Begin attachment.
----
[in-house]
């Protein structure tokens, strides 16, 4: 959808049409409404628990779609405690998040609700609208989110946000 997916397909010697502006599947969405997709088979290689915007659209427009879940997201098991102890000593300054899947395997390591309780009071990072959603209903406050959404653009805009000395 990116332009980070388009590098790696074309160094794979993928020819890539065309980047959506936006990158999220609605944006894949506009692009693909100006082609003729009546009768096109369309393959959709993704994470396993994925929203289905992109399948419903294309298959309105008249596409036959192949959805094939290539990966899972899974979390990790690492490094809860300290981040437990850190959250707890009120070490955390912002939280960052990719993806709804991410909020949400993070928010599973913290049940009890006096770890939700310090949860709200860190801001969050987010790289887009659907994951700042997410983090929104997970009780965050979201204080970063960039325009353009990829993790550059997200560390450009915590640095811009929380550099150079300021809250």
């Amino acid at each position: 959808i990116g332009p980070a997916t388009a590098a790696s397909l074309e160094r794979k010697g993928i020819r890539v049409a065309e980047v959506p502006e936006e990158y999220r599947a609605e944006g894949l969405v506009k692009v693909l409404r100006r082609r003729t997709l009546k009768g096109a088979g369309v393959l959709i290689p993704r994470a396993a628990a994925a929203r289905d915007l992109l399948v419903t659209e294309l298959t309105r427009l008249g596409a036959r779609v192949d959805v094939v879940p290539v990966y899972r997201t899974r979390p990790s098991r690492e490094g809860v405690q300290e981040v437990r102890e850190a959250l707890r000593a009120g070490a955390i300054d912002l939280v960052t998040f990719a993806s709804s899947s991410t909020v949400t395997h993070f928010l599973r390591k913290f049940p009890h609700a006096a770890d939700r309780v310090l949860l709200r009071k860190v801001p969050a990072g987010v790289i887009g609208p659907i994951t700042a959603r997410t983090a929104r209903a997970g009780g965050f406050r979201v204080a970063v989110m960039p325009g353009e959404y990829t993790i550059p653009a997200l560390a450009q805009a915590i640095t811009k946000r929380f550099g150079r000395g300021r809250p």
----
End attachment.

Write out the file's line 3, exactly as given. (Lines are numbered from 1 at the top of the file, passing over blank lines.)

């Amino acid at each position: 959808i990116g332009p980070a997916t388009a590098a790696s397909l074309e160094r794979k010697g993928i020819r890539v049409a065309e980047v959506p502006e936006e990158y999220r599947a609605e944006g894949l969405v506009k692009v693909l409404r100006r082609r003729t997709l009546k009768g096109a088979g369309v393959l959709i290689p993704r994470a396993a628990a994925a929203r289905d915007l992109l399948v419903t659209e294309l298959t309105r427009l008249g596409a036959r779609v192949d959805v094939v879940p290539v990966y899972r997201t899974r979390p990790s098991r690492e490094g809860v405690q300290e981040v437990r102890e850190a959250l707890r000593a009120g070490a955390i300054d912002l939280v960052t998040f990719a993806s709804s899947s991410t909020v949400t395997h993070f928010l599973r390591k913290f049940p009890h609700a006096a770890d939700r309780v310090l949860l709200r009071k860190v801001p969050a990072g987010v790289i887009g609208p659907i994951t700042a959603r997410t983090a929104r209903a997970g009780g965050f406050r979201v204080a970063v989110m960039p325009g353009e959404y990829t993790i550059p653009a997200l560390a450009q805009a915590i640095t811009k946000r929380f550099g150079r000395g300021r809250p």